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Friday, January 14, 2011

My First Time in the Hospital or How I Learned that Being Sick is Not Good for Your Mental Wellbeing or How I Killed my Grandmother's 1963 T-Bird



OK. I was 12 years old and woke up with a fever and a humongous pain in my stomach. Since it was a Saturday, my mother took me seriously. The moaning and groaning down the hallway must have disturbed her Saturday morning in some fashion. Somehow or another my grandmother and mother took me to the doctor's clinic while driving my grandmother's 1963 Thunderbird. (Sweet car. It had white leather interior and this actually figures into part of the story. Can you see it coming? Come on, take a guess.) The doctor determined that I was in fact, ill, that I wasn't faking it, hysterical, hypochondriacal, and that it was appendicitis or some damn other thing. (But the pain was on the wrong side of the abdomen.) He told Ma to take me to the hospital. I was going into the BIG house and it was going to be my first time.

On the way out of the parking lot I told my grandmother to pull over. It's possible I screamed at her to pull over while clamping a hand over my mouth while making obscene gulping noises. Imagine this I wanted her to pull over so I could barf, preferably not in her car, and for my consideration I got verbally hosed. Amazingly she did stop and I did get the door open in time to vomit all over the parking lot. (Wonder which poor bastard got to clean that up.) The problem was that since I was really sick with 104 degree temp and my body was not aware of grandmotherly mandates, while I was throwing up my body was also off loading in the other direction. Then my grandmother was yelling at me to stop. I mean, really, she was screaming at me to stop simultaneously upchucking and having massive diarrhea. (Sorry, gran, I didn't have any control. I defy any twelve year old alive to be ralphing with the force of a launching space shuttle to NOT lose control of their bowels.) Remember the white leather interior of a cherry 1963 T-Bird? (And I don't know who got to clean that up, either, because I was incarcerated in the HOSPITAL of DOOM.) I'm pretty sure that was what the sign said when I was rolled in the door in a wheelchair, smelling like puke and poop, feeling like a pile of living crap. Let me tell you I was the most miserable 12 year old girl on the face of the planet. I could still tell this story to a therapist and get the therapist, an individual with eight years of postgraduate school and twenty years of practice, to wince.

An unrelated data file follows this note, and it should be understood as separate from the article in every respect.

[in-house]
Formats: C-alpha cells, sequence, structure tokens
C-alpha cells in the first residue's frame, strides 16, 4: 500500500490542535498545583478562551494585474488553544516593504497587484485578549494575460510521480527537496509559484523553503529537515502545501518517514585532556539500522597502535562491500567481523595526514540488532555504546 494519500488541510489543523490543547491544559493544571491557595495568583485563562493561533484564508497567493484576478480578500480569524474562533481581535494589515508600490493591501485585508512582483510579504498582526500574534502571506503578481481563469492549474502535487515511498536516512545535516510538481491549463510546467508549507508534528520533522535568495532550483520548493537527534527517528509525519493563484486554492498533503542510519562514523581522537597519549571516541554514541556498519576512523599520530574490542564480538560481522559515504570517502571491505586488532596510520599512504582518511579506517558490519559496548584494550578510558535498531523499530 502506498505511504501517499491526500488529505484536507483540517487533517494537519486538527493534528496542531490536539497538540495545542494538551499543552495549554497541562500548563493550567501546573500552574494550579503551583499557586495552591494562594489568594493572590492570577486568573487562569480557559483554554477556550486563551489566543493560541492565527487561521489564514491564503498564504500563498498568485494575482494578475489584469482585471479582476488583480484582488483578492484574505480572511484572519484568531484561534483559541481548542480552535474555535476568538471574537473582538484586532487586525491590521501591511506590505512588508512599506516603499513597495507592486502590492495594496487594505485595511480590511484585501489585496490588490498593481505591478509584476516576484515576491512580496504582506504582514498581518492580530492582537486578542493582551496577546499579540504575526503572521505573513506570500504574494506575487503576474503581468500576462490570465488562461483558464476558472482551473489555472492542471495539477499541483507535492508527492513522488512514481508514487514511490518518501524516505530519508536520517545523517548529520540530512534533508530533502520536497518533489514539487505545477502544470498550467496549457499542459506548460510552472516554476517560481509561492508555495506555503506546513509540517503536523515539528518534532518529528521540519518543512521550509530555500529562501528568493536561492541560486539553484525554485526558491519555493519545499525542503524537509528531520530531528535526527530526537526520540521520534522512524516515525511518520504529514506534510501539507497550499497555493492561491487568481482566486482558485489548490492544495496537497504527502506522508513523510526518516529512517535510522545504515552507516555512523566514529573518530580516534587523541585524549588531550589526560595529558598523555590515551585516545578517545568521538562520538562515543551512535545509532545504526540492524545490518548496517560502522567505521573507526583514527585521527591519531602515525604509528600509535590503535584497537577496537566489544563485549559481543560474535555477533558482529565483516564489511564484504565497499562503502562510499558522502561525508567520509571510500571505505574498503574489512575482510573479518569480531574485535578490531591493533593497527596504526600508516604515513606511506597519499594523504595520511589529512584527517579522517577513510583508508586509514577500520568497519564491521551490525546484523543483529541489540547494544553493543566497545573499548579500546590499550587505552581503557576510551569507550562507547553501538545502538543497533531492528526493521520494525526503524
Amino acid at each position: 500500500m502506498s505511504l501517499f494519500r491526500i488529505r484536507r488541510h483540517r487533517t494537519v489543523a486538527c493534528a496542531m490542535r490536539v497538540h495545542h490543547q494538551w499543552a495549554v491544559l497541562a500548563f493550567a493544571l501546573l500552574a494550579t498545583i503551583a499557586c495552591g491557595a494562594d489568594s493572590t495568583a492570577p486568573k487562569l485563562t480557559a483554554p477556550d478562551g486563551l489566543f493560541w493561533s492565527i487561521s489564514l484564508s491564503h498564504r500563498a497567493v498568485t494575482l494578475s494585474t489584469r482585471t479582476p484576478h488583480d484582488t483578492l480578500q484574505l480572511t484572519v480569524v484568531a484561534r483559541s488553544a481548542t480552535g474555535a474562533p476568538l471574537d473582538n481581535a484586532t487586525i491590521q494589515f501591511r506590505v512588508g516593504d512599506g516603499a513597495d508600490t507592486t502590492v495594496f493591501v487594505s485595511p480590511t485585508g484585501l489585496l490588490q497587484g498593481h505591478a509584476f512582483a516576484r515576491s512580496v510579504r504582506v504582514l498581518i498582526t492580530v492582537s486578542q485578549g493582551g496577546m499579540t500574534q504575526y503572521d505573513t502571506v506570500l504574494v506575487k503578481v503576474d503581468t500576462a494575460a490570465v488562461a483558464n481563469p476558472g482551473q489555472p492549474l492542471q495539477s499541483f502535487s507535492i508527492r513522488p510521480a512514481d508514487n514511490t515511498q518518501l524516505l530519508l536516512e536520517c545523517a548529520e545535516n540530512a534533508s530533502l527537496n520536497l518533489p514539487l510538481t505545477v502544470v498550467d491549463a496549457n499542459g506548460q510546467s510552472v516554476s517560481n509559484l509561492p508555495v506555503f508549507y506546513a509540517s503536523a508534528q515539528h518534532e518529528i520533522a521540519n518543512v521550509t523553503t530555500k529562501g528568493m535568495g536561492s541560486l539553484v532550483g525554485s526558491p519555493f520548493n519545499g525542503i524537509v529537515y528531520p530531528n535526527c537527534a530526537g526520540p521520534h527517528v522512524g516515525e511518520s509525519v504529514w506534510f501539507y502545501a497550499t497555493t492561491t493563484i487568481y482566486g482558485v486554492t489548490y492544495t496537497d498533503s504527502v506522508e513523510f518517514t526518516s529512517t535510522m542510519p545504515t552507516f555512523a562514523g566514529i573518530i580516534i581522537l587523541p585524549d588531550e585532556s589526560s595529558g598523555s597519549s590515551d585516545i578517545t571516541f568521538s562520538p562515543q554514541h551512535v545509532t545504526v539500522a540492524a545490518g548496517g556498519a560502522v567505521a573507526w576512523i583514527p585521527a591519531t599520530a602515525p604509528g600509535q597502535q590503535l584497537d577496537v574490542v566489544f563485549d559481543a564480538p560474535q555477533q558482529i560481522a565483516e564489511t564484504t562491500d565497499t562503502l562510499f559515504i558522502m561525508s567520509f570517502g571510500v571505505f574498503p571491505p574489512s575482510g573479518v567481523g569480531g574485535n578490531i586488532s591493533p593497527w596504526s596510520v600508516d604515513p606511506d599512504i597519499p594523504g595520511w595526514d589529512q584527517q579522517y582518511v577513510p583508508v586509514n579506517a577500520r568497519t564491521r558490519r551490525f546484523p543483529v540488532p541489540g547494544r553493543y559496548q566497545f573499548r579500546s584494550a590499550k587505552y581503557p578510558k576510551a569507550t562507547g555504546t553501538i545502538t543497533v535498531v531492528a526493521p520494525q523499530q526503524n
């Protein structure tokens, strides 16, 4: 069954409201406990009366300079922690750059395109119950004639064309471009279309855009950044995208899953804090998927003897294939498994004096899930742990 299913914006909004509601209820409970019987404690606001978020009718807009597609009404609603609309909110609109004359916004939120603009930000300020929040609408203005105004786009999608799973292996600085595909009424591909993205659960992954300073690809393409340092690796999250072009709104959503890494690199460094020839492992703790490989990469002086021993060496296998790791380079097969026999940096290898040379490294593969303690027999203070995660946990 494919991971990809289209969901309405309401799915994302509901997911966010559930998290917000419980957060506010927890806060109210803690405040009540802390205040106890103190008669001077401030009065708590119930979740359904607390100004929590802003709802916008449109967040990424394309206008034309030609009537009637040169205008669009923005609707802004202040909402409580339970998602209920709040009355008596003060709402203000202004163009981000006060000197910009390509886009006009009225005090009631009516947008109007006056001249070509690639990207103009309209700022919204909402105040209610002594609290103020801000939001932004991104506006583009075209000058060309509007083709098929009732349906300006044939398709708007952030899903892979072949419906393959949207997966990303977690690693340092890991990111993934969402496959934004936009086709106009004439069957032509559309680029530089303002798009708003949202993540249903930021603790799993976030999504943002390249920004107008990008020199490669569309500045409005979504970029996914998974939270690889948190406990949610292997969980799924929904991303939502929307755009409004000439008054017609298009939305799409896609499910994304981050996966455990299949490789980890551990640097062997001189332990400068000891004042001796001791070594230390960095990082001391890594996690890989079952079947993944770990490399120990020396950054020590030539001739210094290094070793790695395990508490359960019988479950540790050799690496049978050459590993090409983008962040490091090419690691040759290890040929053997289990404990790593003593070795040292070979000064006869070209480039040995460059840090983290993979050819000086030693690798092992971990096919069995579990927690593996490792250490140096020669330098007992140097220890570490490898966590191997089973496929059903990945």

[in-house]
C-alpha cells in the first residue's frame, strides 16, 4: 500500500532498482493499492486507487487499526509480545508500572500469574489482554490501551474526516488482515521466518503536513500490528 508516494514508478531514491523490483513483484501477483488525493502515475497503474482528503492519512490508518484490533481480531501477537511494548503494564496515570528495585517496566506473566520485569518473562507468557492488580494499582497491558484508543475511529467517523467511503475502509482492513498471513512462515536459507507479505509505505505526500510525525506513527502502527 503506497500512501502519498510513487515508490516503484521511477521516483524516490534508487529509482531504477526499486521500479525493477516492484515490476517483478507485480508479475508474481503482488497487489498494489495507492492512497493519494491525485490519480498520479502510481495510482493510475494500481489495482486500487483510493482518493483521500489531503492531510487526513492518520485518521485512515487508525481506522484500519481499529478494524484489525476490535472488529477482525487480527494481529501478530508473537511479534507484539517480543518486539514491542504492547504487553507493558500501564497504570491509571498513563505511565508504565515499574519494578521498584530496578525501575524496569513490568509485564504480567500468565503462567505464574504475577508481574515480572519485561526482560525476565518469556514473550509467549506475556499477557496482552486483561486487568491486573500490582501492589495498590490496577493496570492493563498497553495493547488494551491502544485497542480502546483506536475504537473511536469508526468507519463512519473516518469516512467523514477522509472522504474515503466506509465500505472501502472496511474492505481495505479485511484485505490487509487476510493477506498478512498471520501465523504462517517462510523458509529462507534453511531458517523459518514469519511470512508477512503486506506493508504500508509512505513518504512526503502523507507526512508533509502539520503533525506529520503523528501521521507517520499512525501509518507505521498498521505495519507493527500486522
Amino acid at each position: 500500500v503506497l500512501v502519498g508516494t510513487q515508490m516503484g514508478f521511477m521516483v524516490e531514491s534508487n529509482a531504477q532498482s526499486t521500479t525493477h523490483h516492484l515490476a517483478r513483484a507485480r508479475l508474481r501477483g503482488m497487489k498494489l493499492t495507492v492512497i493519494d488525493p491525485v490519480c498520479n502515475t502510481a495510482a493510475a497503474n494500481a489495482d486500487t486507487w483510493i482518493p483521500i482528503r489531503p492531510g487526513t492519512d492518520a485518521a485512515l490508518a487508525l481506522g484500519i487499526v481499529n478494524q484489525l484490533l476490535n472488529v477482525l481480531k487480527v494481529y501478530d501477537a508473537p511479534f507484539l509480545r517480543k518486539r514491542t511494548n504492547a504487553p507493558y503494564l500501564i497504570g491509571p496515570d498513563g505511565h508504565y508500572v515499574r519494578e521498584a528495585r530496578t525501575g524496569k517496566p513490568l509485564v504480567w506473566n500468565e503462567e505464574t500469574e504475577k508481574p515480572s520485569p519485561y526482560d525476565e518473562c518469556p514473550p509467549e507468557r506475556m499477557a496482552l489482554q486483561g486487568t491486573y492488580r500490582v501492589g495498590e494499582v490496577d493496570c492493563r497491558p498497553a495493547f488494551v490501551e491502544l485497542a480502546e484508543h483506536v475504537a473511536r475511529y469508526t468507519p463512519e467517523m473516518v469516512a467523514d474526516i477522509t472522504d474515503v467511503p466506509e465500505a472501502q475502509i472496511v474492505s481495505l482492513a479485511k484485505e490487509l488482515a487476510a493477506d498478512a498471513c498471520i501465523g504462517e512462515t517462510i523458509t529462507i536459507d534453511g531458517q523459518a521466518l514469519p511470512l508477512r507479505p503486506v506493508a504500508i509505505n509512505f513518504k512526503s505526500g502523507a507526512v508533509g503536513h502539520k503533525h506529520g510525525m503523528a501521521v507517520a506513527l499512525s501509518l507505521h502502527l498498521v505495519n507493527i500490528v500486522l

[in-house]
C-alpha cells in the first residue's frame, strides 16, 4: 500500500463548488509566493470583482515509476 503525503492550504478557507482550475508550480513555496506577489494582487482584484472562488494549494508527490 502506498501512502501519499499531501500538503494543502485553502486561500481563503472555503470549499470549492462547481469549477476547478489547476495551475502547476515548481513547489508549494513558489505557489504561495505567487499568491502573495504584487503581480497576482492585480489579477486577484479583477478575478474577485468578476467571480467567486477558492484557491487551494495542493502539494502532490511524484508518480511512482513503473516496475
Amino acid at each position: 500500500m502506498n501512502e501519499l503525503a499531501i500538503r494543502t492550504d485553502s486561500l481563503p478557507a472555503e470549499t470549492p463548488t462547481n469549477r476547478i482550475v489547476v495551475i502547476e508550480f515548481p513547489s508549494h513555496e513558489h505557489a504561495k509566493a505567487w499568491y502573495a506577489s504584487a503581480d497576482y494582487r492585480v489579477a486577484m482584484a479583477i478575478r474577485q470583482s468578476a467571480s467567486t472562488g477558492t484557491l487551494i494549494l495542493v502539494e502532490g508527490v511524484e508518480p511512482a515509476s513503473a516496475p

Upon arrival at the HOSPITAL (cue scary Freddy Krueger music here) I was checked in, prodded, x-rayed, tortured with an IV line, and permitted to clean up with a male nurse. (12 year old girl, remember? Having a male nurse in the room was like mortal dread mixed with rat poison. I was sick and I was embarrassed. The only thing worse was if my entire class had wandered through the hospital for a field trip while the nurse was holding the bed pan for me.)

So everyone got settled in. The doc came in and said that it was possible that my appendix was on the wrong side and they'd have to wait for x-ray results. Meanwhile I was given lots of antibiotics and left to rot in a hospital bed. Fortunately I was alone in the room. Unfortunately, I didn't want to be alone. So naturally what happened? My grandmother and mother left me. For the night. Alone. In the bleep-bleepity-bleeping-bleep-bleep-Jerry Springer-Inspired BLEEEEEEEEEEEEEEEEEEPPPPP HOSPITAL. Alone.......

I think this was a mistake because not only do I still hold it against them, it's 35 years later and I'm still mildly pissed off. (That was a trade-off because I believe my grandmother held my spontaneous diarrhea against me for months. I didn't ride in that T-Bird again for a long, long time.)